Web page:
Increasingly, digital technologies are capturing the attention of start-ups, citizens, and companies, and technological innovations are providing fascinating opportunities for businesses. However, they are also attracting the attention of legislators and regulators, who are eager to proactively encourage and shape innovation. Of these technologies, few are drawing more interest than blockchain, the digital record-keeping technology behind Bitcoin and other cryptocurrencies.
Blockchain is prized for its ability to publicly validate, record, and distribute transactions in immutable, encrypted ledgers. Each transaction is verified by the consensus of a majority of participants in the system, creating a decentralised record which is detailed, transparent, time-stamped, and tamper-resistant. Blockchains can be public, controlled by a consortium of entities, or privately run by a centralised authority.
Proponents hope that the technology can innovate information exchange in an increasingly connected world. As the EU’s Blockchain Strategy states, the technology “will be instrumental in building a citizen-centric, sustainable, transparent and inclusive European digital society”. One such example is supply chains and product safety, where blockchain promises efficiency gains as well as an opportunity to incorporate environmental, social and governance issues and improve consumer safety in business.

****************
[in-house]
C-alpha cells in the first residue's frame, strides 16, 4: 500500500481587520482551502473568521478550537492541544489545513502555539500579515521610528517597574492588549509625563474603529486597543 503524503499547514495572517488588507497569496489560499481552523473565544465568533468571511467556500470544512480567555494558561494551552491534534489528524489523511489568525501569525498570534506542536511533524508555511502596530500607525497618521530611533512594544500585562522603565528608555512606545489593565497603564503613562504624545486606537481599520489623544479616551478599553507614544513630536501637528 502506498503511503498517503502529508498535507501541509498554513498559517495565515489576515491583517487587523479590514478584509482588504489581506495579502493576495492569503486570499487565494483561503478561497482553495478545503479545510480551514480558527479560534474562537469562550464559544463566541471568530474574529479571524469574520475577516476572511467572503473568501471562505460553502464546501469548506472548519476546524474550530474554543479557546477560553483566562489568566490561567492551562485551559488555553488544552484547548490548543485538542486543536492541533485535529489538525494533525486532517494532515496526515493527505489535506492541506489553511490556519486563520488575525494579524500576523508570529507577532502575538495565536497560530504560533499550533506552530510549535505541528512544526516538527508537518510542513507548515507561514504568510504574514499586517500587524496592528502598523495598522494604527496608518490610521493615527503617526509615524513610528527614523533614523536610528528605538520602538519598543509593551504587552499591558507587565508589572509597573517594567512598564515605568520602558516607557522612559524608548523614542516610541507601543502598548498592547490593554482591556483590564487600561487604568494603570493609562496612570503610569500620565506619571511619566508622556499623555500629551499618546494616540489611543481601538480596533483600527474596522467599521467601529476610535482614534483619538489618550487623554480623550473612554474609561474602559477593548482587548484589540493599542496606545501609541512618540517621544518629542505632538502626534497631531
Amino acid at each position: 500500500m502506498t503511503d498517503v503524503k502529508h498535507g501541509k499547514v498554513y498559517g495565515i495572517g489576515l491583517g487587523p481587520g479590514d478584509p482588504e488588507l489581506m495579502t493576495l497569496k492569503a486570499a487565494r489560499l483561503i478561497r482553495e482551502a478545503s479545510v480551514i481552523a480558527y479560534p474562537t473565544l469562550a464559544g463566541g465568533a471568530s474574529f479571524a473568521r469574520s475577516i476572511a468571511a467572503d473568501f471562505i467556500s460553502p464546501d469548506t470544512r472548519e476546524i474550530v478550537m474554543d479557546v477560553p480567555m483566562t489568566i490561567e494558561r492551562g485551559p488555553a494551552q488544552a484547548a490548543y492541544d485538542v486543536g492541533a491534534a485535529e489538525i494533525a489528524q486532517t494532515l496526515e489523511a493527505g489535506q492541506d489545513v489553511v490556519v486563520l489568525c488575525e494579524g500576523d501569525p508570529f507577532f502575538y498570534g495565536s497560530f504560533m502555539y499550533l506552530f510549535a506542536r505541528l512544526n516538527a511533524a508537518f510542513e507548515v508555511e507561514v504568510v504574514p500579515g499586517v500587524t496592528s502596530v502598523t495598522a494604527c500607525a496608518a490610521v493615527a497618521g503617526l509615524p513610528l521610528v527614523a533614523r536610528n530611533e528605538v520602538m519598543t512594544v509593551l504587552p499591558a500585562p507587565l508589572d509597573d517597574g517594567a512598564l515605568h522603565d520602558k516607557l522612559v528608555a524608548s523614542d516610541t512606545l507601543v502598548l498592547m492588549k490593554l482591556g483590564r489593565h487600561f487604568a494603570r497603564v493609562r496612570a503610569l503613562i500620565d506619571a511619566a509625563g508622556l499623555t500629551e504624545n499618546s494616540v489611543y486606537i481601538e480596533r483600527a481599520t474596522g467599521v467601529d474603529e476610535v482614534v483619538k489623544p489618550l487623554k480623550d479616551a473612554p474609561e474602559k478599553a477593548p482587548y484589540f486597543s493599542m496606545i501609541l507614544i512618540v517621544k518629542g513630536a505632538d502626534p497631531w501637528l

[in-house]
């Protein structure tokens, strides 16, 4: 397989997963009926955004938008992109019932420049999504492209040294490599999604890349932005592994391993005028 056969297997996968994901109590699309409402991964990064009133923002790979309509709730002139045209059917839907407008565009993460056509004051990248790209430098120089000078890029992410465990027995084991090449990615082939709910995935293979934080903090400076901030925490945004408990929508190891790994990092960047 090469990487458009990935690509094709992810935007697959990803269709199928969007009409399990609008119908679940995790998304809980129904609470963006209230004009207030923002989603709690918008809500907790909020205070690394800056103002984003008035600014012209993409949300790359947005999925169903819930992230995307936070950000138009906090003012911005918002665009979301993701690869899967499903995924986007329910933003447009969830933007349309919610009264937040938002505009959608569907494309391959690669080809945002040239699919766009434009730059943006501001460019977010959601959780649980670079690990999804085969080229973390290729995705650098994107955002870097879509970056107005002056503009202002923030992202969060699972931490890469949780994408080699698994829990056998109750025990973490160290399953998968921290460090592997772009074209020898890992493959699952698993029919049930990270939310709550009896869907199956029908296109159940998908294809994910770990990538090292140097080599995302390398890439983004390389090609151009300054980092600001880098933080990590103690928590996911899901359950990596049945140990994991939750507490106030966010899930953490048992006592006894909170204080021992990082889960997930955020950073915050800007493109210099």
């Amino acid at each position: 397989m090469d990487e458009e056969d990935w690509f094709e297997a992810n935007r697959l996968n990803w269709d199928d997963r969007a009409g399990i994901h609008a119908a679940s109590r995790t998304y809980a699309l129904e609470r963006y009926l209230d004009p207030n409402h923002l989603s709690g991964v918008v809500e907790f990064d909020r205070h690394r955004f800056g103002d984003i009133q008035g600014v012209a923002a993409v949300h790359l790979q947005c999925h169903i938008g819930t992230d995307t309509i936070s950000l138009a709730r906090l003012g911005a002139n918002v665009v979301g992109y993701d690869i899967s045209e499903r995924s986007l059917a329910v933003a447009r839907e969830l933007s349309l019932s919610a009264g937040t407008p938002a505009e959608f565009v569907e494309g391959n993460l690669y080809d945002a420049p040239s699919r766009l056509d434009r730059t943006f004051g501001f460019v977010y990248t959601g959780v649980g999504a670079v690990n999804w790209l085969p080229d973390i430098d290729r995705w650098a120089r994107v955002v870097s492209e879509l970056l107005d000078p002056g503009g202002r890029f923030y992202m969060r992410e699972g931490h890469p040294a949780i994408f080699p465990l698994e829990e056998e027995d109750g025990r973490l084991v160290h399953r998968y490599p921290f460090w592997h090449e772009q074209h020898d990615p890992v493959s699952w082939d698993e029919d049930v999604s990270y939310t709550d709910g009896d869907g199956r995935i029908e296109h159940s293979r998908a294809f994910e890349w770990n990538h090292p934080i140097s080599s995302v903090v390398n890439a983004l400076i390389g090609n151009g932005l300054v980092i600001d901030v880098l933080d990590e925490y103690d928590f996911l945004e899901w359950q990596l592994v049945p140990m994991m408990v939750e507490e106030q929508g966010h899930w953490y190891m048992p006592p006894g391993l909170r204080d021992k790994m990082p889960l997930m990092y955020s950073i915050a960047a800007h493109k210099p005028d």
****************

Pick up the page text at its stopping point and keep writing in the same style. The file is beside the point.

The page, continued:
A Path to Sustainability
Historically, blockchain has primarily been used in the Fintech industry, promising efficiency gains, increased transparency, and the potential for automated “smart contracts”. However, the technology’s use-cases are growing rapidly, with relevance in almost every area of activity where the integrity, consistency, and security of data is important. For example, blockchain could also be a significant tool in encouraging sustainable business. Given that blockchain allows for full product traceability along the entire supply chain, it would enable stakeholders to access information regarding environmental, social, and governance standards. Blockchain could map each products path, from its creation to the consumer, and in a circular economy across the whole lifecycle, in a forgery-proof manner. Both companies and consumers would benefit from improved visibility over outsourced manufacturing, which would enable an achievable means of encouraging sustainable business in a complex, globalised world.
Therefore, it is not surprising that significant interest has been shown in blockchain’s sustainability potential at both European and national level. For example, the “European Blockchain Strategy” of January 2021 specifically recognises the potential of blockchain in “fostering sustainable economic development, addressing climate change and supporting the European Green New Deal”. Furthermore, in a Resolution on Corporate Due Diligence and Accountability from March 2021, the European Parliament also highlighted the contribution which innovative technologies like blockchain could make in enabling undertakings to track their due diligence obligations in the entire value chain.
The potential of blockchain in supply chains is also being pursued by legislators at national level. Already in 2019, Germany has adopted its own “Blockchain Strategy”, which notes that: